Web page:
Minn Court of Appeals upholds new water quality standards for rivers and streams

by Gary Taylor

Minnesota Environmental Science and Economic Review Board, et al v. Minnesota Pollution Control Agency
Minnesota Court of Appeals, August 10, 2015

[For background, an article on the case can be found here.]

Petitioners in this case included the Minnesota Environmental Science and Economic Review Board (a coalition of cities believed to be most affected by the agency rules in question), The Coalition of Greater Minnesota Cities, the League of Minnesota Cities and the Minnesota Soybean Growers Association.  They brought this suit against the Minnesota Pollution Control Agency (MPCA) to challenge the rulemaking process (not the scientific basis for the rules) for adopting new numeric water quality standards (WQS) for certain pollutants to limit eutrophication** of rivers and streams.  The Court of Appeals addressed two issues raised by the parties: (1) the standing of the petitioners to bring suit, and (2) MPCA’s response to public comments on the proposed rules during the rulemaking process.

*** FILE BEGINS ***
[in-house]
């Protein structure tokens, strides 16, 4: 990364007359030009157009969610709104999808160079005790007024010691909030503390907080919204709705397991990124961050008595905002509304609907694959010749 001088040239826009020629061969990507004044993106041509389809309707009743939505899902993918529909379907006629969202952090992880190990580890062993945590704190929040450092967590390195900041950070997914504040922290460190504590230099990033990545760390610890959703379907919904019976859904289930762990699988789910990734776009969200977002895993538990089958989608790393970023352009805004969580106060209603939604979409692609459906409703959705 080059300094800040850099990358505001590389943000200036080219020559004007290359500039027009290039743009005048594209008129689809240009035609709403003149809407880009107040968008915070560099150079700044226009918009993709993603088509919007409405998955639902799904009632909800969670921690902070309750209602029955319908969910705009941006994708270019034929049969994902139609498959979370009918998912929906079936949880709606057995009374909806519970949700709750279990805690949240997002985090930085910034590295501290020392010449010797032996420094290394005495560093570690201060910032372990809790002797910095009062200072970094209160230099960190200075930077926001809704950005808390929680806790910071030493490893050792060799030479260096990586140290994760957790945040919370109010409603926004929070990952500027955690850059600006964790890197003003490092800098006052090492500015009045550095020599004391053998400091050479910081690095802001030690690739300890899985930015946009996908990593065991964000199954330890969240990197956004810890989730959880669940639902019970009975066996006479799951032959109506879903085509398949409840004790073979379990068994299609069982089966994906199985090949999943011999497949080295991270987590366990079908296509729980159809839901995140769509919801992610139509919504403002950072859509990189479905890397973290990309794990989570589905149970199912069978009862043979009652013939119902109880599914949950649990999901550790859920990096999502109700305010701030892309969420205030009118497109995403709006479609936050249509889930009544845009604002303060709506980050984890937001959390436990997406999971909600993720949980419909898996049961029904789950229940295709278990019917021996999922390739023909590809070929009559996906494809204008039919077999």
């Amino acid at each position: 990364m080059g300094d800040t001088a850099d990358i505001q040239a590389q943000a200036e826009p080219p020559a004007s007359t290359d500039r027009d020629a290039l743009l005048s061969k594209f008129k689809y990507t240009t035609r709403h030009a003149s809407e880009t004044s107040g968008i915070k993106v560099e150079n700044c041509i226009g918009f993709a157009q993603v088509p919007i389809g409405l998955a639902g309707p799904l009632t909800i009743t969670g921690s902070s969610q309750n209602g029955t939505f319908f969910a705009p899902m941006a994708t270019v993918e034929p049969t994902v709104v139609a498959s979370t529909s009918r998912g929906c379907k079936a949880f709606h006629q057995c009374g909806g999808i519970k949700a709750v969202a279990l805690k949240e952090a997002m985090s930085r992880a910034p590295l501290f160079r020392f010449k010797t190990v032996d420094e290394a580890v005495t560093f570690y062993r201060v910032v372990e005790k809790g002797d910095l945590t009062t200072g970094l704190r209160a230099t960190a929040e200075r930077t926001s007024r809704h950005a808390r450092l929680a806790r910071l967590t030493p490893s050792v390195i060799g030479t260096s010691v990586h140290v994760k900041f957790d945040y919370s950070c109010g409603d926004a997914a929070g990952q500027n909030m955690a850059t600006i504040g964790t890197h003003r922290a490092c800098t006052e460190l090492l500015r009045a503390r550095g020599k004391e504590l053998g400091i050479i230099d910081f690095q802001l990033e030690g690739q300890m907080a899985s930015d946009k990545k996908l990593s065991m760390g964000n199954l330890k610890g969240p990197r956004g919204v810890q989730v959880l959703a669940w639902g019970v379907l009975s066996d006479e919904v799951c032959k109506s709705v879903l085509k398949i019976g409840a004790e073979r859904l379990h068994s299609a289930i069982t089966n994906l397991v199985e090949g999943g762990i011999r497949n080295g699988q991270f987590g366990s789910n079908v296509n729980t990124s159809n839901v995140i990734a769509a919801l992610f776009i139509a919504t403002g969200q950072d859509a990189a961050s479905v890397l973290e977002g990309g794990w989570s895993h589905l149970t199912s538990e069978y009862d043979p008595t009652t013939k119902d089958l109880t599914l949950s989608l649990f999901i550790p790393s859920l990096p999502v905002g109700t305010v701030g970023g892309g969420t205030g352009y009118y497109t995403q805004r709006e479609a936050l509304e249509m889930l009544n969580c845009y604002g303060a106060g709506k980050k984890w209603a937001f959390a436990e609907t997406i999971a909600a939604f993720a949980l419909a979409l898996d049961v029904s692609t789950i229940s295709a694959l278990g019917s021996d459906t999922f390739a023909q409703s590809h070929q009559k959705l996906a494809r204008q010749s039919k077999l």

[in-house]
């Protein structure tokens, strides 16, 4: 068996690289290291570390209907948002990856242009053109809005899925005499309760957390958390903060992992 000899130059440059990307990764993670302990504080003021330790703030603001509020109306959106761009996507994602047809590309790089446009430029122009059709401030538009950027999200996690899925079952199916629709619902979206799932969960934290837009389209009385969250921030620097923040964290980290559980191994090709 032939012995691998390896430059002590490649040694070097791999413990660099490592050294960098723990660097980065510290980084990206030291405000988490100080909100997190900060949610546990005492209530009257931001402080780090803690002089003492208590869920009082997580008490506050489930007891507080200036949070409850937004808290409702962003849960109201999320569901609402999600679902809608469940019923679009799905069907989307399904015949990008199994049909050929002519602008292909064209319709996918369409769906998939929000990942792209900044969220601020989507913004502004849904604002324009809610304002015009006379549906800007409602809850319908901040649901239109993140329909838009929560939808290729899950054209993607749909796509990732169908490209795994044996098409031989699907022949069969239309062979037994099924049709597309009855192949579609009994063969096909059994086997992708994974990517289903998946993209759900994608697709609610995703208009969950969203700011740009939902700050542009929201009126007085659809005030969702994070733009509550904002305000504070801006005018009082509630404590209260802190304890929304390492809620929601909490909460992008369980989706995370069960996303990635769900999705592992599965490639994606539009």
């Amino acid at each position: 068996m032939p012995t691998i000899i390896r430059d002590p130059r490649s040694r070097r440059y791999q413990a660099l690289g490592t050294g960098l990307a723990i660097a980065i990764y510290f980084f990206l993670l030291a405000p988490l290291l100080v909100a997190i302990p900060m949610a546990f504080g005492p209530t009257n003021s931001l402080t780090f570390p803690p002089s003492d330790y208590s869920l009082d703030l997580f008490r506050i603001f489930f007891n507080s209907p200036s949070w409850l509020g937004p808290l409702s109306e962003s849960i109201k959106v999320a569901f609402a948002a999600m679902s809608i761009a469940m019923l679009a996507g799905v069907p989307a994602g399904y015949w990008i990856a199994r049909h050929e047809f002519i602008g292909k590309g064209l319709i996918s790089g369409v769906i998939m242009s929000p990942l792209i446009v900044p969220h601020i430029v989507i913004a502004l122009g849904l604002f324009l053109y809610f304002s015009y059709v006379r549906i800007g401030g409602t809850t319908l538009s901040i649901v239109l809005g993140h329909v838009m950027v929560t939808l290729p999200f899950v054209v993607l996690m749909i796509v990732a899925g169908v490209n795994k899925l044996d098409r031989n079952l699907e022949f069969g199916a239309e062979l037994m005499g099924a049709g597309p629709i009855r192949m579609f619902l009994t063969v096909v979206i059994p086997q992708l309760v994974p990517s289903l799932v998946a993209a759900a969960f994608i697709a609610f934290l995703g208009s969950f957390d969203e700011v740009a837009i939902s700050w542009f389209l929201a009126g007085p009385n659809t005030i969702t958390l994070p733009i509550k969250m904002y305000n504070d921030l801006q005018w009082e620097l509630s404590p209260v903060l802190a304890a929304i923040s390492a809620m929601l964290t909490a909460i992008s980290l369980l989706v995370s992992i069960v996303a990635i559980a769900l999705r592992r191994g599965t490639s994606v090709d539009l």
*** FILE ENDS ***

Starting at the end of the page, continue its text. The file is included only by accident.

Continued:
Standing.  MPCA argued that the petitioners lacked standing because they failed to specify any specific rights with are currently affected by he rulemaking process, and that their potential harms “were too tenuous and rely on too many indeterminate assumptions to establish standing.”  The Court of Appeals disagreed, finding that “petitioners are challenging a rule that created numeric standards, not merely the inclusion of certain rivers on a list that would eventually lead to numeric standards.  Petitioners are among the class of persons who would be affected by a change in WQS; the petitioning groups represent municipalities, wastewater-treatment facilities, sanitary sewer districts, and farming operations, all of which have a more particularized interest than the general citizenry.”  The Court of Appeals concluded that petitioners indeed did have standing.